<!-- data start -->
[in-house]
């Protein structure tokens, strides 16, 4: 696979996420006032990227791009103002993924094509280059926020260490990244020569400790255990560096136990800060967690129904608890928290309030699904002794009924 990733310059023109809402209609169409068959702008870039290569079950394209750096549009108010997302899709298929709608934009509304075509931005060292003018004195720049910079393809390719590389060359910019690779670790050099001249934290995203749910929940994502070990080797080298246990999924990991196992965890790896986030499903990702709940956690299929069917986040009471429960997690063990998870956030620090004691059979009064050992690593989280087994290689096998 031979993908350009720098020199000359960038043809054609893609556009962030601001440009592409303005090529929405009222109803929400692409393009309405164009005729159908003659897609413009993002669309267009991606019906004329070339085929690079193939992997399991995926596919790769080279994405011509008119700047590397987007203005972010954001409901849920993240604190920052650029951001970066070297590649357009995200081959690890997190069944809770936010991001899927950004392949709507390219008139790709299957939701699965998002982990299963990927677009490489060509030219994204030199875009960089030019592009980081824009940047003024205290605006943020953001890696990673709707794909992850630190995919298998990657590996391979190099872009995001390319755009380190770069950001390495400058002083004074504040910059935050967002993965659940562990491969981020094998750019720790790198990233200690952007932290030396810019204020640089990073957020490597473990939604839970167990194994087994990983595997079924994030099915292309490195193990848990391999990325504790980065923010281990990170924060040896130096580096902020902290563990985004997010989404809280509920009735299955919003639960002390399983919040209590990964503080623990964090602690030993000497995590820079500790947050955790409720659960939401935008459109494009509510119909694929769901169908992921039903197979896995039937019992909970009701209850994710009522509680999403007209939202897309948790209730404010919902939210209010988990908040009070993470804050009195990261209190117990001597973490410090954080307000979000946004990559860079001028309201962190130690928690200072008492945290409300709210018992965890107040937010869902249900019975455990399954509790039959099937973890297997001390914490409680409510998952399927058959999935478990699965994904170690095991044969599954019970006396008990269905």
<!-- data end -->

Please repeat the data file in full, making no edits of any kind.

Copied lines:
[in-house]
């Protein structure tokens, strides 16, 4: 696979996420006032990227791009103002993924094509280059926020260490990244020569400790255990560096136990800060967690129904608890928290309030699904002794009924 990733310059023109809402209609169409068959702008870039290569079950394209750096549009108010997302899709298929709608934009509304075509931005060292003018004195720049910079393809390719590389060359910019690779670790050099001249934290995203749910929940994502070990080797080298246990999924990991196992965890790896986030499903990702709940956690299929069917986040009471429960997690063990998870956030620090004691059979009064050992690593989280087994290689096998 031979993908350009720098020199000359960038043809054609893609556009962030601001440009592409303005090529929405009222109803929400692409393009309405164009005729159908003659897609413009993002669309267009991606019906004329070339085929690079193939992997399991995926596919790769080279994405011509008119700047590397987007203005972010954001409901849920993240604190920052650029951001970066070297590649357009995200081959690890997190069944809770936010991001899927950004392949709507390219008139790709299957939701699965998002982990299963990927677009490489060509030219994204030199875009960089030019592009980081824009940047003024205290605006943020953001890696990673709707794909992850630190995919298998990657590996391979190099872009995001390319755009380190770069950001390495400058002083004074504040910059935050967002993965659940562990491969981020094998750019720790790198990233200690952007932290030396810019204020640089990073957020490597473990939604839970167990194994087994990983595997079924994030099915292309490195193990848990391999990325504790980065923010281990990170924060040896130096580096902020902290563990985004997010989404809280509920009735299955919003639960002390399983919040209590990964503080623990964090602690030993000497995590820079500790947050955790409720659960939401935008459109494009509510119909694929769901169908992921039903197979896995039937019992909970009701209850994710009522509680999403007209939202897309948790209730404010919902939210209010988990908040009070993470804050009195990261209190117990001597973490410090954080307000979000946004990559860079001028309201962190130690928690200072008492945290409300709210018992965890107040937010869902249900019975455990399954509790039959099937973890297997001390914490409680409510998952399927058959999935478990699965994904170690095991044969599954019970006396008990269905």